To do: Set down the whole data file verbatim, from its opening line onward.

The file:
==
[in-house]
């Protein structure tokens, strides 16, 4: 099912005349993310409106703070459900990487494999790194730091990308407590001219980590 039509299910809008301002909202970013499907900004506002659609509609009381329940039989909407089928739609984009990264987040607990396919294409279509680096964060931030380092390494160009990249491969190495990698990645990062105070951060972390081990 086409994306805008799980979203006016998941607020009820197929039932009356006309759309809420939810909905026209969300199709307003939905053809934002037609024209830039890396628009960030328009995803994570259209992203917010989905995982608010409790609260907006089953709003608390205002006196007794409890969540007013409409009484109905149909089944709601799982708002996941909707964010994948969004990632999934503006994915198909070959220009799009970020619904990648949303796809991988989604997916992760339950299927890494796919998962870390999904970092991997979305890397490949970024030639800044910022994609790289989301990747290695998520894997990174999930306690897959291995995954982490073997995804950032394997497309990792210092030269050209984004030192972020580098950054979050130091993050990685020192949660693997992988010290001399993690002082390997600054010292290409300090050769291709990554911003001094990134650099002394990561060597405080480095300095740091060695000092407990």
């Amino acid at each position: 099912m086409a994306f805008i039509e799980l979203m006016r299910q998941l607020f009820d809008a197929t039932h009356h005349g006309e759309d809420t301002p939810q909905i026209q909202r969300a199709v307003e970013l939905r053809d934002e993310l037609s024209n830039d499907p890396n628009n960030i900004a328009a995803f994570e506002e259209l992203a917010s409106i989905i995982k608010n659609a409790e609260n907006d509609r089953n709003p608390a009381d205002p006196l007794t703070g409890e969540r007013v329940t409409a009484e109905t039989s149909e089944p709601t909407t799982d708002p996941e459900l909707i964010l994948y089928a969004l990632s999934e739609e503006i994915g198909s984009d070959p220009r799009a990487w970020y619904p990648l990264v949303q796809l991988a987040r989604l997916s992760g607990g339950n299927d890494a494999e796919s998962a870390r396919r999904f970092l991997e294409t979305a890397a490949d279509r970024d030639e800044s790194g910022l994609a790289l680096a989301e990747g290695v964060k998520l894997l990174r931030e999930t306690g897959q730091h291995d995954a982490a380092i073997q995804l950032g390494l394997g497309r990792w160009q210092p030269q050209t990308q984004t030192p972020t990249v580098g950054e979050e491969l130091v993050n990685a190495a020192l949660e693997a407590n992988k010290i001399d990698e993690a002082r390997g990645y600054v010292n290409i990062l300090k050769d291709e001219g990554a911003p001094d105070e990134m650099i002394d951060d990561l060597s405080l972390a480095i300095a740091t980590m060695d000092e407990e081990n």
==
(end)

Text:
[in-house]
């Protein structure tokens, strides 16, 4: 099912005349993310409106703070459900990487494999790194730091990308407590001219980590 039509299910809008301002909202970013499907900004506002659609509609009381329940039989909407089928739609984009990264987040607990396919294409279509680096964060931030380092390494160009990249491969190495990698990645990062105070951060972390081990 086409994306805008799980979203006016998941607020009820197929039932009356006309759309809420939810909905026209969300199709307003939905053809934002037609024209830039890396628009960030328009995803994570259209992203917010989905995982608010409790609260907006089953709003608390205002006196007794409890969540007013409409009484109905149909089944709601799982708002996941909707964010994948969004990632999934503006994915198909070959220009799009970020619904990648949303796809991988989604997916992760339950299927890494796919998962870390999904970092991997979305890397490949970024030639800044910022994609790289989301990747290695998520894997990174999930306690897959291995995954982490073997995804950032394997497309990792210092030269050209984004030192972020580098950054979050130091993050990685020192949660693997992988010290001399993690002082390997600054010292290409300090050769291709990554911003001094990134650099002394990561060597405080480095300095740091060695000092407990």
């Amino acid at each position: 099912m086409a994306f805008i039509e799980l979203m006016r299910q998941l607020f009820d809008a197929t039932h009356h005349g006309e759309d809420t301002p939810q909905i026209q909202r969300a199709v307003e970013l939905r053809d934002e993310l037609s024209n830039d499907p890396n628009n960030i900004a328009a995803f994570e506002e259209l992203a917010s409106i989905i995982k608010n659609a409790e609260n907006d509609r089953n709003p608390a009381d205002p006196l007794t703070g409890e969540r007013v329940t409409a009484e109905t039989s149909e089944p709601t909407t799982d708002p996941e459900l909707i964010l994948y089928a969004l990632s999934e739609e503006i994915g198909s984009d070959p220009r799009a990487w970020y619904p990648l990264v949303q796809l991988a987040r989604l997916s992760g607990g339950n299927d890494a494999e796919s998962a870390r396919r999904f970092l991997e294409t979305a890397a490949d279509r970024d030639e800044s790194g910022l994609a790289l680096a989301e990747g290695v964060k998520l894997l990174r931030e999930t306690g897959q730091h291995d995954a982490a380092i073997q995804l950032g390494l394997g497309r990792w160009q210092p030269q050209t990308q984004t030192p972020t990249v580098g950054e979050e491969l130091v993050n990685a190495a020192l949660e693997a407590n992988k010290i001399d990698e993690a002082r390997g990645y600054v010292n290409i990062l300090k050769d291709e001219g990554a911003p001094d105070e990134m650099i002394d951060d990561l060597s405080l972390a480095i300095a740091t980590m060695d000092e407990e081990n």